ISMRM & SMRT Annual Meeting • 15-20 May 2021

2021 ISMRM & SMRT Annual Meeting Logo Graphic

Digital Posters

Diffusion Acquisition

Navigation: Back to Meeting HomeBack to Meeting Home Navigation: Back to Program-at-a-GlanceBack to the Program-at-a-Glance

Diffusion Acquisition
Digital Poster
Monday, 17 May 2021
Concurrent 6 15:00 -  16:00
Session Number: D-139
Parent Session: Diffusion Acquisition & Post-Processing

Whole-brain Diffusion Tensor Imaging Using Single-Shot Spiral Sampling
Guangqi Li1, Xin Shao1, Xinyu Ye1, Xiaodong Ma2, and Hua Guo1
1Center for Biomedical Imaging Research, Department of Biomedical Engineering, School of Medicine, Tsinghua University, Beijing, China, 2Center for Magnetic Resonance Research, Radiology, Medical School, University of Minnesota, Minneapolis, MN, United States
Single-shot acquisition techniques are commonly used to acquire diffusion weighted images. Single-shot spiral sampling allows shorter TE acquisition, thus provides higher SNR compared to EPI acquisition. However, spiral acquisition is sensitive to field inhomogeneity. Blurring effects degrade the quality of spiral images. In this study, compared to previous studies, a relatively large acceleration factor was used to reduce the spiral readout duration, and off-resonance correction was implemented for deblurring. The results show that the proposed single-shot spiral sampling can achieve whole-brain diffusion tensor imaging.
Dynamic parallel transmission for diffusion MRI at 7T
Belinda Ding1, Iulius Dragonu2, Patrick Liebig3, Robin M Heidemann3, and Christopher T Rodgers1
1Wolfson Brain Imaging Centre, University of Cambrige, Cambridge, United Kingdom, 2Siemens Healthcare Limited, Firmley, United Kingdom, 3Siemens Healthineers, Erlangen, Germany
In this study, we showed the novel application of dynamic pTx pulses for diffusion MRI on a Siemens 7T Terra scanner, with an 8Tx32Rx Nova head coil. We compared the performance of subject-specific spokes pulses against traditional circularly polarised pulses in a healthy volunteer. We observed that pTx pulses improves the signal across the whole brain, especially in lower brain regions like the cerebellum. This leads to improved definition of diffusion tracts and higher FA values in the regions of interest. In conclusion, this work demonstrated the feasibility and benefits of using pTx pulses for diffusion MRI at 7T.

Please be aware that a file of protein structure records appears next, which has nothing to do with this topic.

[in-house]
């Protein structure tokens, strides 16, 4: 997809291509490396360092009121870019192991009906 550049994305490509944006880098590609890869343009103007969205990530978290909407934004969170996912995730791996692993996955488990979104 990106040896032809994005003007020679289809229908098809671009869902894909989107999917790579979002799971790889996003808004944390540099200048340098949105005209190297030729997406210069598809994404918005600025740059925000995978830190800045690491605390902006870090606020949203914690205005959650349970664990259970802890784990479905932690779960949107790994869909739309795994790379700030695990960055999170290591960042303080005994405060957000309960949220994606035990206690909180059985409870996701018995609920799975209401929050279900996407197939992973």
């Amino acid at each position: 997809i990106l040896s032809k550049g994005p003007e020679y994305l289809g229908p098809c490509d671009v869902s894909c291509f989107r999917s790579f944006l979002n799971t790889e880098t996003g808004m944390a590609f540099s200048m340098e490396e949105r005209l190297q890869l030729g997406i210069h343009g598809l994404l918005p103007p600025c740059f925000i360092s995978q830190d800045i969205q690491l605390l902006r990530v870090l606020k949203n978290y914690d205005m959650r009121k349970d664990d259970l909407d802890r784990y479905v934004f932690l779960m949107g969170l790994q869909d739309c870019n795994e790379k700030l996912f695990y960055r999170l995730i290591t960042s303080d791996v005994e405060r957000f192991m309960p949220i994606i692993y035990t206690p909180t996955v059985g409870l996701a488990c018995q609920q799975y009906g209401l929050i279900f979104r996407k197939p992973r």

Noise reduction in diffusion tensor imaging of the brachial plexus using single-shot DW-EPI with Compressed SENSE
Takayuki Sada1, Hajime Yokota2, Takafumi Yoda1, Ryuna Kurosawa1, Koji Matsumoto1, Takashi Namiki3, Masami Yoneyama3, Yoshitada Masuda1, and Takashi Uno2
1Department of Radiology, Chiba University Hospital, Chiba, Japan, 2Diagnostic Radiology and Radiation Oncology, Graduate School of Medicine, Chiba University, Chiba, Japan, 3Philips Japan, Tokyo, Japan
The brachial plexus is a difficult region to obtain high-quality DTI. In DTI with SENSE, noise-like artifacts appear in the center of the image, resulting in poor image quality. It has been reported that C-SENSE (EPICS), which combines parallel imaging and compressed sensing, can reduce parallel imaging-derived artifacts and may be a more robust method for quantitative imaging than SENSE. This study compared EPICS with SENSE and SENSE×2 (same conditions as SENSE with increased NEX) in the brachial plexus region, and EPICS was a robust imaging method producing better reproducibility of ADC and FA values than SENSE and SENSE×2.
Inversion-recovery prepared 3D oscillating gradient sequence (IR-OGprep-GRASE) improves time-dependency measurements in the human brain
Haotian Li1, Yi-Cheng Hsu2, Tao Zu1, Zhiyong Zhao1, Ruibin Liu1, Yi Sun2, Yi Zhang1, and Dan Wu1
1Key Laboratory for Biomedical Engineering of Ministry of Education, Department of Biomedical Engineering, College of Biomedical Engineering & Instrument Science, Zhejiang University, Hangzhou, China, 2MR Collaboration, Siemens Healthcare China, Shanghai, China
Oscillating gradient diffusion MRI enables diffusion measurement at short diffusion-time (td), but it is challenging on the clinical system. Here we proposed an inversion-recovery prepared 3D oscillating gradient (IR-OGprep-GRASE) sequence to improve td–dependency measurements in the human brain. The result indicated that in brain regions that are possibly contaminated by CSF signals, such as the hippocampus, td-dependent ADC changes were not evident with OGprep-GRASE but can be recovered by adding the IR module. With IR-OGprep-GRASE, we identified different td-dependent patterns between the gray and white matter, as well as between the head, body, and tail of hippocampus.